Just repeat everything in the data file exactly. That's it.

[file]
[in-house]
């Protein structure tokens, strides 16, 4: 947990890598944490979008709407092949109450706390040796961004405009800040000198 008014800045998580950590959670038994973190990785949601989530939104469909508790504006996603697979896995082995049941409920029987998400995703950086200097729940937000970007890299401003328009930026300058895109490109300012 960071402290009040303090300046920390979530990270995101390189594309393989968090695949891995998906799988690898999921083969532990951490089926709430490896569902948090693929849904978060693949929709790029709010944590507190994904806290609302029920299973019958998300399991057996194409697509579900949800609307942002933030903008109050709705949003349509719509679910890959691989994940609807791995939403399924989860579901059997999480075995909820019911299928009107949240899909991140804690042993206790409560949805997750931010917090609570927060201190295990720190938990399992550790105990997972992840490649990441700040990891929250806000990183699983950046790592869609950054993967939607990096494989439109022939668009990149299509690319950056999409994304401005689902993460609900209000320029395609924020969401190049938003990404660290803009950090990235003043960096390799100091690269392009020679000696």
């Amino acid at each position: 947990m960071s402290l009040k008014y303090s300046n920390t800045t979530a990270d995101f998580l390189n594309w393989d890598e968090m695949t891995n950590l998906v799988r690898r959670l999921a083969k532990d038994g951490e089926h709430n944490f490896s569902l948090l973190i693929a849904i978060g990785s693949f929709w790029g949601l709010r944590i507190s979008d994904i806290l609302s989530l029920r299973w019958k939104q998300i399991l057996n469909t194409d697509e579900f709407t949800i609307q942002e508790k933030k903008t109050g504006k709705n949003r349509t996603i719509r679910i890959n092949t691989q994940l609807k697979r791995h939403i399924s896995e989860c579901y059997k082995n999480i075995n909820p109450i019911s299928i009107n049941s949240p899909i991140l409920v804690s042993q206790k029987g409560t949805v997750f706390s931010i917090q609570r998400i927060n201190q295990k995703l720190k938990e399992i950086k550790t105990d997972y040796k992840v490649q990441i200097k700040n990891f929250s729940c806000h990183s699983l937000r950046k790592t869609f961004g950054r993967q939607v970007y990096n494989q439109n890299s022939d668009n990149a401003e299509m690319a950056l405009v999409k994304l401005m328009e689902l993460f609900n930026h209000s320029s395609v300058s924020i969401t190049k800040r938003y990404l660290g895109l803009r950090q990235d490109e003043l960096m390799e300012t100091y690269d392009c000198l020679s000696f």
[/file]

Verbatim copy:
[in-house]
């Protein structure tokens, strides 16, 4: 947990890598944490979008709407092949109450706390040796961004405009800040000198 008014800045998580950590959670038994973190990785949601989530939104469909508790504006996603697979896995082995049941409920029987998400995703950086200097729940937000970007890299401003328009930026300058895109490109300012 960071402290009040303090300046920390979530990270995101390189594309393989968090695949891995998906799988690898999921083969532990951490089926709430490896569902948090693929849904978060693949929709790029709010944590507190994904806290609302029920299973019958998300399991057996194409697509579900949800609307942002933030903008109050709705949003349509719509679910890959691989994940609807791995939403399924989860579901059997999480075995909820019911299928009107949240899909991140804690042993206790409560949805997750931010917090609570927060201190295990720190938990399992550790105990997972992840490649990441700040990891929250806000990183699983950046790592869609950054993967939607990096494989439109022939668009990149299509690319950056999409994304401005689902993460609900209000320029395609924020969401190049938003990404660290803009950090990235003043960096390799100091690269392009020679000696």
């Amino acid at each position: 947990m960071s402290l009040k008014y303090s300046n920390t800045t979530a990270d995101f998580l390189n594309w393989d890598e968090m695949t891995n950590l998906v799988r690898r959670l999921a083969k532990d038994g951490e089926h709430n944490f490896s569902l948090l973190i693929a849904i978060g990785s693949f929709w790029g949601l709010r944590i507190s979008d994904i806290l609302s989530l029920r299973w019958k939104q998300i399991l057996n469909t194409d697509e579900f709407t949800i609307q942002e508790k933030k903008t109050g504006k709705n949003r349509t996603i719509r679910i890959n092949t691989q994940l609807k697979r791995h939403i399924s896995e989860c579901y059997k082995n999480i075995n909820p109450i019911s299928i009107n049941s949240p899909i991140l409920v804690s042993q206790k029987g409560t949805v997750f706390s931010i917090q609570r998400i927060n201190q295990k995703l720190k938990e399992i950086k550790t105990d997972y040796k992840v490649q990441i200097k700040n990891f929250s729940c806000h990183s699983l937000r950046k790592t869609f961004g950054r993967q939607v970007y990096n494989q439109n890299s022939d668009n990149a401003e299509m690319a950056l405009v999409k994304l401005m328009e689902l993460f609900n930026h209000s320029s395609v300058s924020i969401t190049k800040r938003y990404l660290g895109l803009r950090q990235d490109e003043l960096m390799e300012t100091y690269d392009c000198l020679s000696f």